Quarry Players Limerick
Founded November 1969
In his book ‘1969 The Year Everything Changed’, Rob Kirkpatrick explored the birth of punk music, the first Led Zeppelin tour, the publication of The Godfather, the Woodstock Festival, the Manson family and the ill fated Altamont Free Concert with The Rolling Stones, that many view as the end of the sixties.
In November 1969, a half million protesters staged a peaceful demonstration in Washington against the Vietnam War, regular colour TV broadcasts began on the BBC, Pele scored his 1000th goal and John Lennon returned his MBE. In November 1969, Sean ‘Diddy’ Combs was born, as were Sonia O’Sullivan and Michelle de Bruin Smith. Those everlasting beauties, Cate Blanchett, Catherine Zeta Jones and Jennifer Lopez were happy in their first nappy. At home, Finance Minister Charlie Haughey, announced tax exemptions for artists, Belfast experienced sectarian riots - so serious that Taoiseach Jack Lynch said the Irish government “can no longer stand by,” and Samuel Beckett was awarded the Nobel Prize in Literature. Muriel Day came 7th with the ‘Wages of Love’ in Eurovision, while the Top 20 charts in November 1969 included Je T’Aime, Durham Town, Sweet Caroline, and Two Little Boys. Radio Telefis Eireann broadcast I Dream of Jeannie, Get Smart and Hawaii Five O. While the folks laughed at Here’s Lucy, the younger set loved Rowan & Martin’s Laugh -In (sock it to me). The most popular films were Butch Cassidy & the Sundance Kid, Midnight Cowboy, Goodbye Mr. Chips and for those in the groove …Easy Rider. Limerick in November 1969 had five good cinemas in the city centre, the City Theatre was the place for professional theatre, the Arch Confraternity was going strong, Edward Walsh wanted NIHE to be “Ireland’s MIT or be better than a University”, the beat scene was led by Granny’s Intentions... and in November 1969, a bunch of kids in the city came together and founded the Quarry Players.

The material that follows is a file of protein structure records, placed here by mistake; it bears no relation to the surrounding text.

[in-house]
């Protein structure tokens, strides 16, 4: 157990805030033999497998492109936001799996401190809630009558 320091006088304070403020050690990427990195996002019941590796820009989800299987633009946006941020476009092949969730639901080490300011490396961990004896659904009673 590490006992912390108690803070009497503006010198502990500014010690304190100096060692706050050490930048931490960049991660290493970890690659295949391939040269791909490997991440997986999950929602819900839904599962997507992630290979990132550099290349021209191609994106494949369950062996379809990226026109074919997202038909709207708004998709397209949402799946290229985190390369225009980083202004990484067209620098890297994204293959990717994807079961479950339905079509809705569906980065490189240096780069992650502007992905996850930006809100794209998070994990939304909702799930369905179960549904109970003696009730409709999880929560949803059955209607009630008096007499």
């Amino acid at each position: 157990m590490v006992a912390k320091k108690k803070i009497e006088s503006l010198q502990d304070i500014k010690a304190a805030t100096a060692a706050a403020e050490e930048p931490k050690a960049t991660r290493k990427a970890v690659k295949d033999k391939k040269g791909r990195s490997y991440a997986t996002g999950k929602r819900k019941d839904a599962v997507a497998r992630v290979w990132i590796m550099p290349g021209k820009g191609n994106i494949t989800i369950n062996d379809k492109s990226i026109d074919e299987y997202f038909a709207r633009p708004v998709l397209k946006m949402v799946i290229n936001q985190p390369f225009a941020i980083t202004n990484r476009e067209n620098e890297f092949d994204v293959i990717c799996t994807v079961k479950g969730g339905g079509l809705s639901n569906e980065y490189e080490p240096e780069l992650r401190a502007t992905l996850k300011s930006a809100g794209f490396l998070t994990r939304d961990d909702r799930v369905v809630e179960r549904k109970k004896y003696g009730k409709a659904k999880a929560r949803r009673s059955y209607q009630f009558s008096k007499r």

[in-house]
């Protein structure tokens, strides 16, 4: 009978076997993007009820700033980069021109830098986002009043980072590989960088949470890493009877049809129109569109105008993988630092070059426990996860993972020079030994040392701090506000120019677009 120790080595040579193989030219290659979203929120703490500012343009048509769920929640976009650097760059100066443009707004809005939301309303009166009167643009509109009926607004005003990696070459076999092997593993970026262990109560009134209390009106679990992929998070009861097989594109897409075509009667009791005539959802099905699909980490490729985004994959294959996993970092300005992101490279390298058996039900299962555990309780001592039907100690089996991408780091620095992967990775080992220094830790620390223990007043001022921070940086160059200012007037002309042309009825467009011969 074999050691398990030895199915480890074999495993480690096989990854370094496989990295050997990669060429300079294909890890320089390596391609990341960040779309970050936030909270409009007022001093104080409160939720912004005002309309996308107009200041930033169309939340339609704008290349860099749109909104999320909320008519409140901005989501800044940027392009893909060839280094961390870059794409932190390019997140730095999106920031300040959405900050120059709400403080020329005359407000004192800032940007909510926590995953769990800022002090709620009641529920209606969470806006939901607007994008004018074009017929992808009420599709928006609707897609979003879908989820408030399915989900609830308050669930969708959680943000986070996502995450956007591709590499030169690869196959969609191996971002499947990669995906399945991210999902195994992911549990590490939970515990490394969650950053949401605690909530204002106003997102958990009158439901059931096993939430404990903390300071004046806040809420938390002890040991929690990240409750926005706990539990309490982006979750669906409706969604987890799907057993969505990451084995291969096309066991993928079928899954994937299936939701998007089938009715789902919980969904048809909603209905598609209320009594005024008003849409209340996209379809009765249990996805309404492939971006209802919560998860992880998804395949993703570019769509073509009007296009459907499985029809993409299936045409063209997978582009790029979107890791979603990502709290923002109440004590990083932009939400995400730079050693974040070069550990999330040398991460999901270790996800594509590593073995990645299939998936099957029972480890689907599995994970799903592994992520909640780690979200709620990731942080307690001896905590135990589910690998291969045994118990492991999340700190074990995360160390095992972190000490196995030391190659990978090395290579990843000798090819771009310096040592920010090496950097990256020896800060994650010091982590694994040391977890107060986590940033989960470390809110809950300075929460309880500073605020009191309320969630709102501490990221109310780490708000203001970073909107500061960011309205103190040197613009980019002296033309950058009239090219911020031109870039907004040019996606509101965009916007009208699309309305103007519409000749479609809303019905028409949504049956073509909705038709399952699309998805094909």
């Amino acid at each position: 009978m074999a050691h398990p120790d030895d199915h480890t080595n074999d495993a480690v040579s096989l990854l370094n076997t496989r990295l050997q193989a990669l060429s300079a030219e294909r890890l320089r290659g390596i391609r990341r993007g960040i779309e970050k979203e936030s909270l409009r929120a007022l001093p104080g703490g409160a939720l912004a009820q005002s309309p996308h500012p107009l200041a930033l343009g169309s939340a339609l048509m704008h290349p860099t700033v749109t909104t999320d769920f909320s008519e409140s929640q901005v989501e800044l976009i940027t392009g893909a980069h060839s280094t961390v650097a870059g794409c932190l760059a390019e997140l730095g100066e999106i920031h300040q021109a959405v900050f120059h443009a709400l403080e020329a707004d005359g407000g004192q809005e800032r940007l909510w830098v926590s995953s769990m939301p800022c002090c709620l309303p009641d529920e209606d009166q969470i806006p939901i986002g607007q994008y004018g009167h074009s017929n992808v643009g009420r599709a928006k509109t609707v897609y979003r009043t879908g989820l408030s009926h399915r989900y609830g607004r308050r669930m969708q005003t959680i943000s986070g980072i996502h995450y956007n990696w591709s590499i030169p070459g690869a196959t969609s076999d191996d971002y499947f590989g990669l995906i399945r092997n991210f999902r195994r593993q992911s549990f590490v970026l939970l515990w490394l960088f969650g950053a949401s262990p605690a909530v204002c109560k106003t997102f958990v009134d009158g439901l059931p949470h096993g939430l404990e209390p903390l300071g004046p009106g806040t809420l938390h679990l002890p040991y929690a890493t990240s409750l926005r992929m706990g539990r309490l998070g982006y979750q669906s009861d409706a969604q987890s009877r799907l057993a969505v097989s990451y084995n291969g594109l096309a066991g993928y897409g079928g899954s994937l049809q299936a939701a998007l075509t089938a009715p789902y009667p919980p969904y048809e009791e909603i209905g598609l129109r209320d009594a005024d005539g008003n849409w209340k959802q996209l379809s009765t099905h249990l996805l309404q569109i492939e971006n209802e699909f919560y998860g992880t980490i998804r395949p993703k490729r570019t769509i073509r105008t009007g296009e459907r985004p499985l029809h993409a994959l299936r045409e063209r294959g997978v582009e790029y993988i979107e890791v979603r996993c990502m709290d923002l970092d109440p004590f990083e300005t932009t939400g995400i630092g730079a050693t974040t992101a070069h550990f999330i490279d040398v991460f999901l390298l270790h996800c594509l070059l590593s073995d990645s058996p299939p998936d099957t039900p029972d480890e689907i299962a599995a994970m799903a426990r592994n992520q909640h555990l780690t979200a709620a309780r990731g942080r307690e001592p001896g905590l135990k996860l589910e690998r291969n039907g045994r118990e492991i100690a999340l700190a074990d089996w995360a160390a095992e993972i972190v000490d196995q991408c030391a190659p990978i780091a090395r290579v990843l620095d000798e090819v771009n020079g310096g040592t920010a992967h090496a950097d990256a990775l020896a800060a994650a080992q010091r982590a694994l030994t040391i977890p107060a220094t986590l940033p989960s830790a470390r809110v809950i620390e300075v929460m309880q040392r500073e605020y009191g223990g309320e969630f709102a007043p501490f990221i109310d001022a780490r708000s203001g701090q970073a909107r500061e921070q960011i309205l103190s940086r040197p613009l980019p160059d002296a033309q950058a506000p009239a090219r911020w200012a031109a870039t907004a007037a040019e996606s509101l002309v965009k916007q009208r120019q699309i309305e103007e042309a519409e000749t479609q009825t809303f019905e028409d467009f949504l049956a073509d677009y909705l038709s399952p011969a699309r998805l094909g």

Some of those kids are still with the Quarry Players, considerably wiser, but happy to see the show on the road after forty years. Those grown-up kids are the first to appreciate the real reasons for the durability of the theatre group. Over the four decades, more than 500 people have taken an active part in 77 productions to date. People come and people go and many stay for quite a while, but all have contributed to the continuation of the group and to the cultural life of the city. Staying power would be impossible without the goodwill of many people in the political and business life of the city and without the support of people in community facilities, local government, theatrical venues and the arts. The absolute support will always come from people who attend live theatre and who remain the true reason for any theatre company to continue. There have been barren moments - sometimes it’s the weather, sometimes it’s the play and sometimes it’s bad timing and bad luck. But, there have been more than enough exhilarating moments to keep going. The group survived recessions in the seventies and eighties and will survive this one. At times when live theatre in Limerick might succumb to dodoism, it curiously takes flight and soars once more. As long as that happens, a group like the Quarry Players is in business. After 40 years, there is enough business for the Quarry Players, there are enough people interested and there are enough reasons to continue.